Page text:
Staying active for as long as we can will add so much extra enjoyment to our lives, and it can really help with avoiding injury and illness – especially as we age.
As you age, there are certain activities we might feel like we can’t (or shouldn’t) do anymore but there are definitely ways everyone can continue to enjoy the activities they love no matter how old they are.
Skiing is a great way to be able to get outdoors when winter comes around so that you can stay active – even if it’s below freezing outside. Skiing can be seen as an activity that is high impact and really for those who are younger and very fit, but skiing can be enjoyed by everyone.
Whether you have been skiing for years or just want to take up a hobby, skiing can be enjoyed by seniors of almost all abilities to some degree.
Different Types of Skiing
There are a few different kinds of skiing, so you don’t have to worry about blazing down a hill if you don’t want to.
This kind of skiing is usually what comes to mind when someone mentions skiing, which is fair because it’s likely the most popular. This kind of skiing may also be known as alpine skiing.
This kind of skiing usually takes place at some kind of resort or on a mountain, and involves using a ski lift to get to the top so that you can ski down. There are several different levels of skill in downhill skiing, and most hills will be labeled to indicate the level of skill needed.
The skills will usually be listed from bunny slopes (or beginning hills) all the way to black diamond hills. If you don’t feel totally comfortable with the hill, it’s ok to move down a level and just enjoy the time spent skiing.
There are a few disciplines that fall into downhill skiing, based on technique used or how a skier goes down the hill. Downhill skiing encompasses a large number of sub-categories of skiing.
Cross Country Skiing
This kind of skiing can be done on designated trails or in the backcountry, but the overall terrain is flat or has small, gentle hills instead of being done on a steep, downward slope like downhill skiing.
Cross country skiing focuses on skiers going long distances instead of going down one hill and back up on a ski lift. The equipment used in cross country skiing is slightly different from downhill skiing.
For example, the skis themselves are longer and skinnier than what would be used for downhill. On top of that, the bindings are slightly different in that they clip the toe of the boot to the ski but leave the heel free to move up and down which helps the skier to move forward.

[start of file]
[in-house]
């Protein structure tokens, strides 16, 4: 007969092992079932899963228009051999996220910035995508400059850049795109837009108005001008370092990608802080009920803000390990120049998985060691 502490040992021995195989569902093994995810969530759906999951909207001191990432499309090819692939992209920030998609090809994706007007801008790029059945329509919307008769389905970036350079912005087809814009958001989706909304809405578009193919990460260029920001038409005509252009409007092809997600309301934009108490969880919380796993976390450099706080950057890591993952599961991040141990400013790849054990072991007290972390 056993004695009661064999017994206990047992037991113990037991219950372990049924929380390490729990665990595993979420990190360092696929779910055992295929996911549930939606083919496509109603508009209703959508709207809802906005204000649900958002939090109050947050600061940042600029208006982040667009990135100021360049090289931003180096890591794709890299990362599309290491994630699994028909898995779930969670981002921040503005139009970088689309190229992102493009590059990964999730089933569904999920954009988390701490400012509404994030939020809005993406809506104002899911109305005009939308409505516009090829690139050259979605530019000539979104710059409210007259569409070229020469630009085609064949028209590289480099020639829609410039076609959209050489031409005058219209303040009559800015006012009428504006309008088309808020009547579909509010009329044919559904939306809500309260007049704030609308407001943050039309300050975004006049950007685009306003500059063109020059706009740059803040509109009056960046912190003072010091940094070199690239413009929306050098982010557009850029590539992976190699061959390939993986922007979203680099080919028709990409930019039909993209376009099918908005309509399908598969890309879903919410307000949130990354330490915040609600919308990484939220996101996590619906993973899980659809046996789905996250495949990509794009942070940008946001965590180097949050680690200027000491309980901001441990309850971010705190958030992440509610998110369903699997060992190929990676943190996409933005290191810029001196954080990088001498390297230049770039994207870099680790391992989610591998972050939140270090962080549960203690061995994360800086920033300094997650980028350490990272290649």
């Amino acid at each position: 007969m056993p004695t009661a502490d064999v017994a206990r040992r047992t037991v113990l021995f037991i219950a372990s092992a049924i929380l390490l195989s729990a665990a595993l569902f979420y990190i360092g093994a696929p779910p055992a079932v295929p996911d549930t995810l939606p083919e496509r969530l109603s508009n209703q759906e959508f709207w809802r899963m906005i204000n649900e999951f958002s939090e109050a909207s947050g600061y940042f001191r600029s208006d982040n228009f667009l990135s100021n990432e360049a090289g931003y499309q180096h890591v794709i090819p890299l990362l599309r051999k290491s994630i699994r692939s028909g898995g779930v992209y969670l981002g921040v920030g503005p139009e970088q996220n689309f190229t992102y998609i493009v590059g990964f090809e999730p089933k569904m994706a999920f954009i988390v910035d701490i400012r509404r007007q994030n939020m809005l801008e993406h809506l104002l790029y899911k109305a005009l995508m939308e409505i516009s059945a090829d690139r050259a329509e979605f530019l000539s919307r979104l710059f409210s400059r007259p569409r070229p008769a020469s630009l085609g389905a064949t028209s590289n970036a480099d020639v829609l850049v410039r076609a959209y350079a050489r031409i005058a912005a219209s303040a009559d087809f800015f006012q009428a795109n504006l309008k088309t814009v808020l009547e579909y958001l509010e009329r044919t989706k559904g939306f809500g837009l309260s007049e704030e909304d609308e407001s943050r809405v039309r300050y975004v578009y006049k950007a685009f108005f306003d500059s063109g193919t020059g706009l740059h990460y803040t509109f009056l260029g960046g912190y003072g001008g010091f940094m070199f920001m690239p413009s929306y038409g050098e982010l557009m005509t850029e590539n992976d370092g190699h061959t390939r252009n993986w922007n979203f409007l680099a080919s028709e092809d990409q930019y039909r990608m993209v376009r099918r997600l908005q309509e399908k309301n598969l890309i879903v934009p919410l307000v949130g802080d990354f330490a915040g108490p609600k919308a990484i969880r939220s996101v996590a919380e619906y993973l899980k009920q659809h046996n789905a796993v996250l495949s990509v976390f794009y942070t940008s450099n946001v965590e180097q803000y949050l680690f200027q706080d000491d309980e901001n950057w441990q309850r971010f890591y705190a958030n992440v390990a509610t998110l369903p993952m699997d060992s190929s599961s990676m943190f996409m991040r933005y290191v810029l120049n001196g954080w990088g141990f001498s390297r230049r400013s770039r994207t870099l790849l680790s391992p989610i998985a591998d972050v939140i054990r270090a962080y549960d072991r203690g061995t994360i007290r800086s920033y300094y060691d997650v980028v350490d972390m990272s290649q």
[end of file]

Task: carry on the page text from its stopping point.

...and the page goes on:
Cross country skiing has two categories: classic and skate skiing. The classic is where skiers keep their skis parallel to each other and move forward by kicking and gliding back and forth.
The skat skiing, however, is exactly as it sounds: skating on skis. This style of skiing uses shorter skis and athletes will propel themselves forward by kicking out the side in the same way you would when skating.
This isn’t a distinct skiing discipline on its own, but rather there are aids that can be used to make skiing accessible to someone with a disability. This allows everyone to enjoy skiing in some way but within their range of abilities. Almost any kind of skiing can be adapted to make it work for almost any disability.
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Skiing Tips for Seniors
Whether you’ve never tried skiing and just want to do something different, or you’ve been skiing for years and just want to keep active as you age there are a few easy tips to follow to make skiing enjoyable.
Don’t Overdo It
In other words: less is more. You don’t have to be the fastest down the hill or finish the cross country skiing course first – this is the time for you to enjoy yourself and take in the surroundings.
If you are on a mountain and skiing downhill, imagine the view you will get from the top and as you descend down the hill. Even though you are likely very proud of your physical condition to be skiing as a senior, this isn’t the time to overdo it though and just enjoy your time.
At this point in your life, your legs will likely tire quicker and your reaction time might be slower – especially if there are obstacles on a downhill ski course.
Check Your Equipment
You should always use safe equipment, but especially now when your reflexes might be slower and you might get tired quicker.